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Cain comes on strong out West
Candidate sways Denver summit, wins a straw poll
Question of the Day
DENVER — He came, he spoke, he won the straw poll.
Herman Cain showed why he is outperforming more established candidates for the Republican presidential Sunday on his way to topping the field in the Western Conservative Summit straw poll. Mr. Cain captured 48 percent of the vote, far outpacing Texas Gov. Rick Perry, who came in second with 13 percent.
The ballot list the names of 14 Republican candidates, both announced and speculative. A total of 508 ballots were cast by conservative activists attending the three-day summit at the Denver Marriott City Center, which was hosted by the Centennial Institute at Colorado Christian University.
In defense of Mr. Perry, it probably wasn't a fair fight. While the governor spoke Friday, Mr. Cain gave his remarks just as attendees were casting their votes Sunday. And if there's one thing Mr. Cain does better than anyone else in the Republican field, it's make a speech.
His speech was so well received that afterward, dozens of audience members lined up for him to sign his new book, "This Is Herman Cain!" — and the book hasn't even come out yet. Instead, Mr. Cain autographed stickers that buyers could later attach to their books.
The conservative crowd was repeatedly on its feet as Mr. Cain, a longtime business executive, delivered his compelling life story and a prescription for America's ills that was heavy on the private sector, light on the government, and long on patriotic vision. All this in a baritone reminiscent of actor Morgan Freeman when he is voicing God.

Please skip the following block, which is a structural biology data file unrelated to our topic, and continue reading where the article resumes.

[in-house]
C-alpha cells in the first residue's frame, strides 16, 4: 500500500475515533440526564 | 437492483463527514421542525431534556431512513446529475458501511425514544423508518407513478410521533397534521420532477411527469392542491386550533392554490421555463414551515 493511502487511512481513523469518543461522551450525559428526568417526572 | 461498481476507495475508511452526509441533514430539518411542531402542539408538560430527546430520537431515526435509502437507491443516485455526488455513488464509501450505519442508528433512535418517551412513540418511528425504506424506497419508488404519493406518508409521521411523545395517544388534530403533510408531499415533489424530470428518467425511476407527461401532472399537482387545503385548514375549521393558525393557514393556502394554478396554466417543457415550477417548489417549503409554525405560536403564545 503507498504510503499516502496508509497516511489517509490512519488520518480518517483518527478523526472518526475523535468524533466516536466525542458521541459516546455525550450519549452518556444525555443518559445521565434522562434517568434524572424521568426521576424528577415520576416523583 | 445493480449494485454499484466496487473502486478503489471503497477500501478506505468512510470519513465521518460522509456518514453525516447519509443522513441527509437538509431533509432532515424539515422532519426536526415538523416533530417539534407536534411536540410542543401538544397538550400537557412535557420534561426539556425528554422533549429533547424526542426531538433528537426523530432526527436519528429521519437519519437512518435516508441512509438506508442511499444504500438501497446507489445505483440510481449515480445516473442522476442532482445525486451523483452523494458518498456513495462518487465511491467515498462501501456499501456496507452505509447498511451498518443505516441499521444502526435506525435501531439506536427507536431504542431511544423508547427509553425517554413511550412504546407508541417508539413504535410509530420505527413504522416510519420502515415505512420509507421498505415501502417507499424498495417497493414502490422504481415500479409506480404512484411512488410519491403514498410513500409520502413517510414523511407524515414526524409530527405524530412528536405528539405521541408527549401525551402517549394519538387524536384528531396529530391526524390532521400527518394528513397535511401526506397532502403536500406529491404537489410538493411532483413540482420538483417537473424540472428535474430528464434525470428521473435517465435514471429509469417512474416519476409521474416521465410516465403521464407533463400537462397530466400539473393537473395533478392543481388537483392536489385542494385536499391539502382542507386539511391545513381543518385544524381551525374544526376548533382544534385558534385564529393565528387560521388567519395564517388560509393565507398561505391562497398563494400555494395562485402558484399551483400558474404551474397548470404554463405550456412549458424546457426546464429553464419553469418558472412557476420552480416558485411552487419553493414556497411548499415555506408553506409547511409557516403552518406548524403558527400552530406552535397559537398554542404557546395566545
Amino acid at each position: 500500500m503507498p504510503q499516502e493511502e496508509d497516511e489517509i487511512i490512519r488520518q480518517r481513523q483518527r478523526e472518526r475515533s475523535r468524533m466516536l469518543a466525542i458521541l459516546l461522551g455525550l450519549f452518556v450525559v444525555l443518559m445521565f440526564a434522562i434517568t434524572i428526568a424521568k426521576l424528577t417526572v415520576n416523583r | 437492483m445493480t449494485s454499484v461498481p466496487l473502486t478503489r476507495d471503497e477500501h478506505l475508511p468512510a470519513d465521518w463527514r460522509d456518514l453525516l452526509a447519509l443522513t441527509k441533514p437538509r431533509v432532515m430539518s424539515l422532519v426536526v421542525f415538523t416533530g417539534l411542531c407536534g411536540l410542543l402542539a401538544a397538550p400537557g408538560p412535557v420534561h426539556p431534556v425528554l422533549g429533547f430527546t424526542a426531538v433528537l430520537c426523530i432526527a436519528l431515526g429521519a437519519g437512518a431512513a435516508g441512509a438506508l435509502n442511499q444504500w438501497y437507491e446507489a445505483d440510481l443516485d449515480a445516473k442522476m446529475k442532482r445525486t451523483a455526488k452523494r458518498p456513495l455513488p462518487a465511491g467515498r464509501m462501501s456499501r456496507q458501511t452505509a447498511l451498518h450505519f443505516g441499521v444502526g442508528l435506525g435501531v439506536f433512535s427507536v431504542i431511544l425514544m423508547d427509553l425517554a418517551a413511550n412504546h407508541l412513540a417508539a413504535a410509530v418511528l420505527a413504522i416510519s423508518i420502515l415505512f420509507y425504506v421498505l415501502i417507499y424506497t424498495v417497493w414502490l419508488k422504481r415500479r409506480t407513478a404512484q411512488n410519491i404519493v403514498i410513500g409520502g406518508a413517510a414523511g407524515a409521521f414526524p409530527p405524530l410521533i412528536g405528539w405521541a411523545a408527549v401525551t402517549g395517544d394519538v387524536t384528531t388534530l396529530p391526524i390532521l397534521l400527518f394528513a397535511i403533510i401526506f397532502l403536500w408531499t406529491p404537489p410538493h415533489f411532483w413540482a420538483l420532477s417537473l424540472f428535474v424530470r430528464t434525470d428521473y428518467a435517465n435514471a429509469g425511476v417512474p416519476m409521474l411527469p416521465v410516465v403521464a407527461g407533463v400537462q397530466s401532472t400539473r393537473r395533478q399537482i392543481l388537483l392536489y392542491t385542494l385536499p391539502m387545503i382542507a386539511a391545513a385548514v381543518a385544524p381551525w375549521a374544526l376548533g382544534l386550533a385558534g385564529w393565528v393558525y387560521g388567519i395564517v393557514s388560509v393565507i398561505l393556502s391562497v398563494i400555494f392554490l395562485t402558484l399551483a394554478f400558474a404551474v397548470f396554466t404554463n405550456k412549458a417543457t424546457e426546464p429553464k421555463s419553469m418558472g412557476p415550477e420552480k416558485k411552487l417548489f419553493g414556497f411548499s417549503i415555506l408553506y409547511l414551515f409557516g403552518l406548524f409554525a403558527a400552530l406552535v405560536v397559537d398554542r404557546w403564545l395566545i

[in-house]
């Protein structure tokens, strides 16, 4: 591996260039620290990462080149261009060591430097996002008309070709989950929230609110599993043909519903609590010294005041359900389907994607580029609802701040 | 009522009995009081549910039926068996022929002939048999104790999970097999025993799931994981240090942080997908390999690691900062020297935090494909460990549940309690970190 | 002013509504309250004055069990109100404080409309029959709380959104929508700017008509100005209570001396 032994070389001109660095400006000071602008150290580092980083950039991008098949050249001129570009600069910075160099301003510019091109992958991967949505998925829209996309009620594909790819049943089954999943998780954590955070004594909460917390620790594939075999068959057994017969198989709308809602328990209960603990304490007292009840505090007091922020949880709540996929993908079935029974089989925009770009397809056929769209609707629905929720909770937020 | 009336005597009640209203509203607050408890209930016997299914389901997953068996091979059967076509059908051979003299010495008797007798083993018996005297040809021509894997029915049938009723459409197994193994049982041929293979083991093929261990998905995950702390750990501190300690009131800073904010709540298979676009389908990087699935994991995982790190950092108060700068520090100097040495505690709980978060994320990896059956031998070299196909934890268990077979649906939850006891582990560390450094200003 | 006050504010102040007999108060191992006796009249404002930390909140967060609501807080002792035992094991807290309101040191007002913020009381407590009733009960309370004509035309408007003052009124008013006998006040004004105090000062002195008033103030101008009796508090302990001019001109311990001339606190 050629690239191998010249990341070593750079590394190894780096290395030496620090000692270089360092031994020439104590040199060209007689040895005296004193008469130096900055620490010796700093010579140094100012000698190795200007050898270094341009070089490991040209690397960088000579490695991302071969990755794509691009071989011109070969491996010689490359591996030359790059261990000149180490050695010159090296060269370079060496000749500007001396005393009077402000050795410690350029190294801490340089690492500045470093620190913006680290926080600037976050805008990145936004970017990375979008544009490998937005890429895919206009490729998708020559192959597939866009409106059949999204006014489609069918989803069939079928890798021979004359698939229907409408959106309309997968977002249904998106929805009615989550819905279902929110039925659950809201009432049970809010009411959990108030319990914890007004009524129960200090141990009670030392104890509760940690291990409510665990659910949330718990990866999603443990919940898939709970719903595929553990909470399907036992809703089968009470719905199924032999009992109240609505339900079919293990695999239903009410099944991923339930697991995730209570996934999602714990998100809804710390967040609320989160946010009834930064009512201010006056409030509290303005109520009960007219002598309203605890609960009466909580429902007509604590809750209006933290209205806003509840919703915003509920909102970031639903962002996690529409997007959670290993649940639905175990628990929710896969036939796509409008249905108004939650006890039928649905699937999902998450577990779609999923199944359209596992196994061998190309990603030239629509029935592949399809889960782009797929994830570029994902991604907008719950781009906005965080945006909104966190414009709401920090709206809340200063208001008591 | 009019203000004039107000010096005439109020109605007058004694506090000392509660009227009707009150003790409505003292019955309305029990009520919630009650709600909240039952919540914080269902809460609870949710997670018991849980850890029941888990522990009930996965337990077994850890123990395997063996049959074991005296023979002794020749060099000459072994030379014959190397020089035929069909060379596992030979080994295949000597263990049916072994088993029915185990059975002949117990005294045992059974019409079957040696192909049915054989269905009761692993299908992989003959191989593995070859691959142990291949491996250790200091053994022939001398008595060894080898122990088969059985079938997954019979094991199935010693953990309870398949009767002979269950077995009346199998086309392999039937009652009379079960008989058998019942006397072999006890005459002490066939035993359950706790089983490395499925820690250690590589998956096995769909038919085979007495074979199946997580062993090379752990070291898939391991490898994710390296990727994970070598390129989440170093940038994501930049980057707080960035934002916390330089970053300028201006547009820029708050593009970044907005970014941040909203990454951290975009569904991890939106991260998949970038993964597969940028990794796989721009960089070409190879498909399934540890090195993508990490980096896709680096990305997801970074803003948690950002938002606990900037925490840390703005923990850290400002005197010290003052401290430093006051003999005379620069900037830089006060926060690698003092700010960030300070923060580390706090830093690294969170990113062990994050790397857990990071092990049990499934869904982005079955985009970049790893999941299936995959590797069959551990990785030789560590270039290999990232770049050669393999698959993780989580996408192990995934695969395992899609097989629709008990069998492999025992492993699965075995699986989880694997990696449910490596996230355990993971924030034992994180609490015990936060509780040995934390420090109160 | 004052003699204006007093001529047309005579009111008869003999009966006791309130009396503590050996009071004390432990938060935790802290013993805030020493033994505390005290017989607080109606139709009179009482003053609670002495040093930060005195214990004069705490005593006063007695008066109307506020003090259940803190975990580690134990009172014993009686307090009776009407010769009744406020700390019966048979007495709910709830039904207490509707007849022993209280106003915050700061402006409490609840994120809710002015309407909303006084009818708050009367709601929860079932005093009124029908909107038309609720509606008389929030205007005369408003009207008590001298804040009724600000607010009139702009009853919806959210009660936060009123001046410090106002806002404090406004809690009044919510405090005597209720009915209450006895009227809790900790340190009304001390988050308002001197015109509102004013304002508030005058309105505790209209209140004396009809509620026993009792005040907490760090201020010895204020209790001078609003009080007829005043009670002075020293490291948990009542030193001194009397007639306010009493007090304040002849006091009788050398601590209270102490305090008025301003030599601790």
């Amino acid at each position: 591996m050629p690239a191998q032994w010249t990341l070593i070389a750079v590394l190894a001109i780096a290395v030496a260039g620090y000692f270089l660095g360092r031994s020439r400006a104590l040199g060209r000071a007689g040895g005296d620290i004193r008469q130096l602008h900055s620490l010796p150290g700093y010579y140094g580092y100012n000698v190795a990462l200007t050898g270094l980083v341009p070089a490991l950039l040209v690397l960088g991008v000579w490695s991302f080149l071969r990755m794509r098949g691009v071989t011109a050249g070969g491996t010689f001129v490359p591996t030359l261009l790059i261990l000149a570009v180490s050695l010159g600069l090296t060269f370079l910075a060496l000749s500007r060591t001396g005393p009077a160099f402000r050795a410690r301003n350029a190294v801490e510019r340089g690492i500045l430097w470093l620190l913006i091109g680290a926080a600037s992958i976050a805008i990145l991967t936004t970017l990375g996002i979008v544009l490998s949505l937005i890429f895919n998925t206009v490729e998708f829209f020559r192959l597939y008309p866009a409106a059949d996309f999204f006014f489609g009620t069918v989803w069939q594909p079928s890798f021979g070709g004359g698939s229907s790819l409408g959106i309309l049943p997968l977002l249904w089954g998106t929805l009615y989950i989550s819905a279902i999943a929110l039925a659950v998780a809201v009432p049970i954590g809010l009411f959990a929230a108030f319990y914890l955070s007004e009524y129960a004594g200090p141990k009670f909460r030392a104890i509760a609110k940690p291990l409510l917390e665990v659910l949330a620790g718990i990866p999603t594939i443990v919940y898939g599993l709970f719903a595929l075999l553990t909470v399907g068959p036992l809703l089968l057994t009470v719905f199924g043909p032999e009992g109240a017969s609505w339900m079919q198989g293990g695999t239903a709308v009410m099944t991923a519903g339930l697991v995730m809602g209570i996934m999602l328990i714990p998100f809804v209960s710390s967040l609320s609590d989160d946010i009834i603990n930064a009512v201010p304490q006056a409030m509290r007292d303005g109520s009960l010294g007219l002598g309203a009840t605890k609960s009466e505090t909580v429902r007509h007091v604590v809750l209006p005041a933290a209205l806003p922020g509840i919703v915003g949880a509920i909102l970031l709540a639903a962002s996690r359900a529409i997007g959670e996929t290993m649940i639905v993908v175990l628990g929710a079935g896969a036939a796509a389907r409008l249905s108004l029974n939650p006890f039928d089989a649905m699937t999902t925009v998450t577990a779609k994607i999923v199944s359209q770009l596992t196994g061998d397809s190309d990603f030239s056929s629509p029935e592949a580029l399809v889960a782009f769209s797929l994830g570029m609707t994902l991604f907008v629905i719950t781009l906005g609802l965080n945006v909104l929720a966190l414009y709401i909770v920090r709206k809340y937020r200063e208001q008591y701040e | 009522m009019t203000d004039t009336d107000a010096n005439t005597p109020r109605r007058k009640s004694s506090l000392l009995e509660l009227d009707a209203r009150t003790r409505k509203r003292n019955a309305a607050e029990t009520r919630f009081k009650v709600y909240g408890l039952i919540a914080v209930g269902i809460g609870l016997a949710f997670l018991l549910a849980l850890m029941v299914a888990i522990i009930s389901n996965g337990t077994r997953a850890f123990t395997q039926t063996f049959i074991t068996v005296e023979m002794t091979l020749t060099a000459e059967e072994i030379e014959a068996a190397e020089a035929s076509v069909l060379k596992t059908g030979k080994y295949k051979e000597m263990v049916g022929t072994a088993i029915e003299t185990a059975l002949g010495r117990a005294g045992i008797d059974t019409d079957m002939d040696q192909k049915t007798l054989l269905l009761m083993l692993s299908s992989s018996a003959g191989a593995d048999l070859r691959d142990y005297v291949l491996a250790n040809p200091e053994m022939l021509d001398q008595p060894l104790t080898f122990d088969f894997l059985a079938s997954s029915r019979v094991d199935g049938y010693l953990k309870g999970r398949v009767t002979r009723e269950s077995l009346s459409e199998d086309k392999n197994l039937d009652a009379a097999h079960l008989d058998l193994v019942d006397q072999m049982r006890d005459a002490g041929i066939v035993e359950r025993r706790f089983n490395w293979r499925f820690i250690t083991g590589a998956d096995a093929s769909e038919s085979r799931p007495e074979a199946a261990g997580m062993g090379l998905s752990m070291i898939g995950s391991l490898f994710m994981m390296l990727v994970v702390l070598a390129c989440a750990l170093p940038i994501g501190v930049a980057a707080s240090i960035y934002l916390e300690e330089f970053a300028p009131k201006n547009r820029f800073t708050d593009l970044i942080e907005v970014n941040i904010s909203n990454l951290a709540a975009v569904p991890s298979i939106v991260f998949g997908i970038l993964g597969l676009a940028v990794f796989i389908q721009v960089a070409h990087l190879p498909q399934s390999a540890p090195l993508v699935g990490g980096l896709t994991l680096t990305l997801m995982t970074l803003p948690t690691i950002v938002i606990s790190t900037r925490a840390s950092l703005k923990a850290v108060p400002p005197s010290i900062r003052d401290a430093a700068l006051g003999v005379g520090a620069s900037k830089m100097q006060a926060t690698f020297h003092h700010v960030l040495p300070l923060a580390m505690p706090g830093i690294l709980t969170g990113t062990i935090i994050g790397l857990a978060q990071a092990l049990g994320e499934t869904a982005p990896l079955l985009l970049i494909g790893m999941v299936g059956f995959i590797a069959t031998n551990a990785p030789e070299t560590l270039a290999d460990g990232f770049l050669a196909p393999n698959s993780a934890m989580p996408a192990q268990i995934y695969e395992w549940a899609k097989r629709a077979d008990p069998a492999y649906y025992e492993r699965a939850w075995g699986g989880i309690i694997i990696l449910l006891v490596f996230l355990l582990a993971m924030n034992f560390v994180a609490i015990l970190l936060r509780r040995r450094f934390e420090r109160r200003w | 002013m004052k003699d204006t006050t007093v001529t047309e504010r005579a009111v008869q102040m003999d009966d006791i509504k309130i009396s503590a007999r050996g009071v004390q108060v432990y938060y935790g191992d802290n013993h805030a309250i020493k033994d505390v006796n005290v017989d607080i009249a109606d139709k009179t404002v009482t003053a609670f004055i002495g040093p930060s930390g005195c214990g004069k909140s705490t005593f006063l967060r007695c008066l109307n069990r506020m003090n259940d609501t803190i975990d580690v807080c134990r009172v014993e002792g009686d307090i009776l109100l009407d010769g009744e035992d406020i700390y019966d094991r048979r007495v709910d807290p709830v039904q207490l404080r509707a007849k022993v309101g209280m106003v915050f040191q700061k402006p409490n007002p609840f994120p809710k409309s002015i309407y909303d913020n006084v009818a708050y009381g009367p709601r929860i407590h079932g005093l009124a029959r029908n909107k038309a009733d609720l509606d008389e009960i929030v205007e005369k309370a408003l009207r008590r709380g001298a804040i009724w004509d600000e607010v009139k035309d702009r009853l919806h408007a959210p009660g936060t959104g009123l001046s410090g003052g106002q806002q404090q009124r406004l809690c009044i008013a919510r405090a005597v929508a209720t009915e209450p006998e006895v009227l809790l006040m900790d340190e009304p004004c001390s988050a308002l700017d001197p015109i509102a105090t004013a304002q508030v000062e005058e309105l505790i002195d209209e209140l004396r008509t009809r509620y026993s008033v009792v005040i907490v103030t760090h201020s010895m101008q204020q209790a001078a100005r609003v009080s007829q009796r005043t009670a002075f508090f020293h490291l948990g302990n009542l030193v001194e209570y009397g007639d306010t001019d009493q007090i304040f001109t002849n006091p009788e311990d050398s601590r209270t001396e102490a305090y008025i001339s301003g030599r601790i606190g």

"Hope and change ain't working," Mr. Cain said in one of his many applause lines. "I think the American people are ready for hope and Cain."
Indeed, Mr. Cain's margin of victory might have been greater. Organizer John Andrews later announced that some early voters had asked whether they could redo their ballots after Mr. Cain spoke.
"I'm hearing that some of you are having buyers' remorse about your straw-poll vote after hearing from Herman Cain," Mr. Andrews said. "In the spirit of Christian compassion, I'm here to tell you, 'tough luck.' "
Political guru Dick Morris wrapped up the event with an encouraging projection for the Republican Party's hopes of ousting President Obama in 2012.
Runaway government spending "is contributing to Obama's defeat. He's revealing himself as a taxer, a spender and a borrower. He's also shown himself to be a weak leader," Mr. Morris said, adding that Mr. Obama's base is losing its enthusiasm, a bad sign for a man who won in 2008 by generating record-breaking turnout from traditional Democratic constituencies such as under-30 and minority voters.
"The left is getting very disenchanted," Mr. Morris said. "We're going to vote against him with our fingers [in the voting booth], they're going to vote against him with their feet."
ProgressNow Colorado issued a statement Sunday criticizing conference speakers for focusing on politics and ignoring key issues like jobs and the economy.
"The conference agenda symbolizes the problem that conservatives have in connecting with real people," Executive Director Kjersten Forseth said. "Jobs, the economy, education, even Social Security and Medicare, are missing from their agenda. Rick Perry and the other conservatives at this summit forgot about America's priorities."
Mr. Andrews countered that many of the speakers had indeed offered economic analysis along with solutions for the nation's bleak jobs picture, and that his critics would know this if they had bothered to attend or watch the proceedings on live stream.
"Speaker after speaker at this summit has targeted domestic issues this year," Mr. Andrews said. "Typically, ProgressNow has slapped out a press release using half-baked information."
© Copyright 2014 The Washington Times, LLC. Click here for reprint permission.
About the Author
Valerie Richardson covers politics and the West from Denver. She can be reached at firstname.lastname@example.org.
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